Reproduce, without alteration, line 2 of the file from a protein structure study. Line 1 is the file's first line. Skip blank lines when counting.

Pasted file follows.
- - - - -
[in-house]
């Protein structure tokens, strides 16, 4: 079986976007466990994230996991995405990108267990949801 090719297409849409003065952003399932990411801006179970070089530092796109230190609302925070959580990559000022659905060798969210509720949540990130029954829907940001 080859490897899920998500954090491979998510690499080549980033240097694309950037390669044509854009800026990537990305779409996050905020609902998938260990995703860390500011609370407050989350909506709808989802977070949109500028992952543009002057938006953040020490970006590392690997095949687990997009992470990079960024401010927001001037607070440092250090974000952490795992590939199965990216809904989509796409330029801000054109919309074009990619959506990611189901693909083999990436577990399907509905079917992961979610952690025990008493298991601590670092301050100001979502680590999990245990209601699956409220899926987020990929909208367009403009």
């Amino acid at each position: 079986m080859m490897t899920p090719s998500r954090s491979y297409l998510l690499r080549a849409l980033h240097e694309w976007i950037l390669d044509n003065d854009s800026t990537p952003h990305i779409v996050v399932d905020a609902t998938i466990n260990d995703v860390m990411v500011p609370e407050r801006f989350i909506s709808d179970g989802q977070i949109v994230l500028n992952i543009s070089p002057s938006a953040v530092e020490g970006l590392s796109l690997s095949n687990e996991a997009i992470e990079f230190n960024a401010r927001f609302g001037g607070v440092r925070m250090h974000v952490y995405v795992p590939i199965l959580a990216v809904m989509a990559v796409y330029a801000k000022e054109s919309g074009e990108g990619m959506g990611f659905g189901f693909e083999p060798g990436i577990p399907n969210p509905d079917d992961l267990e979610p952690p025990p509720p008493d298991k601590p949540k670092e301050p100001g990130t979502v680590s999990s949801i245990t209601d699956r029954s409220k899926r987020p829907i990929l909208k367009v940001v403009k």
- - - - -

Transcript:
């Protein structure tokens, strides 16, 4: 079986976007466990994230996991995405990108267990949801 090719297409849409003065952003399932990411801006179970070089530092796109230190609302925070959580990559000022659905060798969210509720949540990130029954829907940001 080859490897899920998500954090491979998510690499080549980033240097694309950037390669044509854009800026990537990305779409996050905020609902998938260990995703860390500011609370407050989350909506709808989802977070949109500028992952543009002057938006953040020490970006590392690997095949687990997009992470990079960024401010927001001037607070440092250090974000952490795992590939199965990216809904989509796409330029801000054109919309074009990619959506990611189901693909083999990436577990399907509905079917992961979610952690025990008493298991601590670092301050100001979502680590999990245990209601699956409220899926987020990929909208367009403009």